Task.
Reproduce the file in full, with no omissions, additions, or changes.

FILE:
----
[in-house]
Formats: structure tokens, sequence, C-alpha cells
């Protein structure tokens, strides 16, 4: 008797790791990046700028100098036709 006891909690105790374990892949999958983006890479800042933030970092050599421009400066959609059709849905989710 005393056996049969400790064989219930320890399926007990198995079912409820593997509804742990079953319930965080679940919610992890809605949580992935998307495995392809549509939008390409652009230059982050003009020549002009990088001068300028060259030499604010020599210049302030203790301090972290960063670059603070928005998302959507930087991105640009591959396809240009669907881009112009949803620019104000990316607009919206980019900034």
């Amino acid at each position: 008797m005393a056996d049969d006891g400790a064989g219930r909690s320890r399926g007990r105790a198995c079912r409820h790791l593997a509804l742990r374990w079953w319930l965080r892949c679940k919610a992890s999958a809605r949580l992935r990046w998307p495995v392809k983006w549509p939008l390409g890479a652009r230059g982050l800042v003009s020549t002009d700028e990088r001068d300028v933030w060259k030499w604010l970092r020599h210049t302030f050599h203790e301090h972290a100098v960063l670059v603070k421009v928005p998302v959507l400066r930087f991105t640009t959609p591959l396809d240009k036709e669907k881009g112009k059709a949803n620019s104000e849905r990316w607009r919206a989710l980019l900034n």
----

[in-house]
Formats: structure tokens, sequence, C-alpha cells
């Protein structure tokens, strides 16, 4: 008797790791990046700028100098036709 006891909690105790374990892949999958983006890479800042933030970092050599421009400066959609059709849905989710 005393056996049969400790064989219930320890399926007990198995079912409820593997509804742990079953319930965080679940919610992890809605949580992935998307495995392809549509939008390409652009230059982050003009020549002009990088001068300028060259030499604010020599210049302030203790301090972290960063670059603070928005998302959507930087991105640009591959396809240009669907881009112009949803620019104000990316607009919206980019900034």
């Amino acid at each position: 008797m005393a056996d049969d006891g400790a064989g219930r909690s320890r399926g007990r105790a198995c079912r409820h790791l593997a509804l742990r374990w079953w319930l965080r892949c679940k919610a992890s999958a809605r949580l992935r990046w998307p495995v392809k983006w549509p939008l390409g890479a652009r230059g982050l800042v003009s020549t002009d700028e990088r001068d300028v933030w060259k030499w604010l970092r020599h210049t302030f050599h203790e301090h972290a100098v960063l670059v603070k421009v928005p998302v959507l400066r930087f991105t640009t959609p591959l396809d240009k036709e669907k881009g112009k059709a949803n620019s104000e849905r990316w607009r919206a989710l980019l900034n």